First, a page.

Old Posts-death and your four year old, obama, ferns

February 17, 2009 at 11:33 pm
Death and Your Four Year Old

This is not a picture I took (obviously) but I love it because this little girl, who we’ll call…umm…C! was running towards me so we could play the classic childhood game Knock The Babysitter Down.
The other night, I had quite the conversation with this little girl and her brother. I’d like to write a proper essay about it but in the meantime:
It’s eight thirty and I’ve turned out the lights for the little kids, sent the nine-year-old to his room with the book of Greek myths, and gone to help the preteen with homework. It’s always strange, with somebody else’s kids: I’ve been babysitting since I was younger than their eldest daughter, and mostly I am used to this funny relationship, this being so close and yet so far apart. But tonight I go back in to check on the younger ones and see C., who is four and very small in stature, sitting up, face against the window.
“What are you doing?” I ask her. “Are you waiting for Mommy and Daddy?”
She nods, and from the top bunk I hear J., who is six, ask, “Vanessa? What would happen if our mommy and daddy got shot?”
I take a breath, sit down on C’s bed. “What would happen, J” I am being Socratic, here.
C. says solemley “we would have to walk to the orphanage and get adopted.”
I manage to stifle a laugh just in time. “Oh, C” I say, and pull her away from the window to draw her into my arms. She leans her head against my shoulder and I rock her gently, back and forth, smoothing her hair and kissing the top of her head, soft and gentle in the dark.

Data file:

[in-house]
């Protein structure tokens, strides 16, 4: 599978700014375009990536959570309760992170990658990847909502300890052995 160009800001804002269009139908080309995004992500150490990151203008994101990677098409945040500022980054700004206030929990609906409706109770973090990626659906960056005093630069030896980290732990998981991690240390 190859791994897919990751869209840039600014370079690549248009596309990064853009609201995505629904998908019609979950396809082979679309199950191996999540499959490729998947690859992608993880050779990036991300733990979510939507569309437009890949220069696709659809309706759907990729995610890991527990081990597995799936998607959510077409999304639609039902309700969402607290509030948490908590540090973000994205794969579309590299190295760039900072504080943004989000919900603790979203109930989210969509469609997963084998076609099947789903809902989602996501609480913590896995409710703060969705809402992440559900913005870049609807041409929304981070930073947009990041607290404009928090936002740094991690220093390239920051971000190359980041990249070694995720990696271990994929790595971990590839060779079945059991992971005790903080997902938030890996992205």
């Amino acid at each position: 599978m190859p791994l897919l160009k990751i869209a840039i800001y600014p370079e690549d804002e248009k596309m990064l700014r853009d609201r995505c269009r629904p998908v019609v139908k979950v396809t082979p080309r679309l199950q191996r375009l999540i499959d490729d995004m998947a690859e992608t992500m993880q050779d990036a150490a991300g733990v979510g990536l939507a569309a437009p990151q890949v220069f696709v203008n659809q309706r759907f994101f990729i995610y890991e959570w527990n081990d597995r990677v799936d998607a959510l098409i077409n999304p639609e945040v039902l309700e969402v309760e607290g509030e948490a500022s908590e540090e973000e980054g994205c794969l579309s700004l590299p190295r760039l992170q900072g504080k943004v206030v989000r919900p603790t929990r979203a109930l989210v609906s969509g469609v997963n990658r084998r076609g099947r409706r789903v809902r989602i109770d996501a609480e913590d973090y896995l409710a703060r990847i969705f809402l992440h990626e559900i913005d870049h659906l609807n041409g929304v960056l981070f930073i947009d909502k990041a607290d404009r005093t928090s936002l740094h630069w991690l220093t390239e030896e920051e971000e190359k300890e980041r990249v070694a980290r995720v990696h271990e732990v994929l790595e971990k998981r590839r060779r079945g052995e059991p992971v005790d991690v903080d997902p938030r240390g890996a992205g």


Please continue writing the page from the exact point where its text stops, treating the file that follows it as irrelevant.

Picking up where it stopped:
I remember that the kids have been watching Annie a lot lately. I ask them if they know how many people care about them. “There are lots of people who would take care of you if Mommy and Daddy died,” I say. “Aunt J, Aunt A, Grandma and Grandpa, all your other aunts and uncles…”
“What if there is a car accident?” C. asks.
I tell her that her parents are careful drivers, but she remembers—of course she does—a car accident they were in. “What about {name of car redacted},” she mummers into my chest.
I ask her if anyone got hurt when te car crashed, and we remember together how W. almost had to go to the hospital. I ask what they do at the hospital, and all three of us agree that hospitals are where they make people better. If there is a car accident, I suppose I am telling them, Mommy and Daddy will go to the hospital and get better.
J. reminds me that they could still get shot.
I say, yes, you’re right, J. They could get shot. But we hope they will not die for a long, long time. Most people don’t die, I tell them, until their kids are very old. Grown-ups.
“Do you know how to get to Grandma and Grandpa’s house?” he asks, and I say that they do. “Good,” he says. “You can drive us.”
I sit in C’s bed, stroke her hair, and think of the versions of this conversation I’ve had. The nearly five-year-old who asked me, with great intensity, why medicine hadn’t been able to fix Mommy’s friend, and what this weird sickness, this cancer was. “Did they try all the medicine in the world,” she wanted to know, and I pictured the researchers in the rain forest looking for the next great thing and told her that yes, the doctors tried all the medicine they could think of. And there was the boy, eight, who wanted to know if his mother was going to get killed, and then what would happen? Who would take care of him?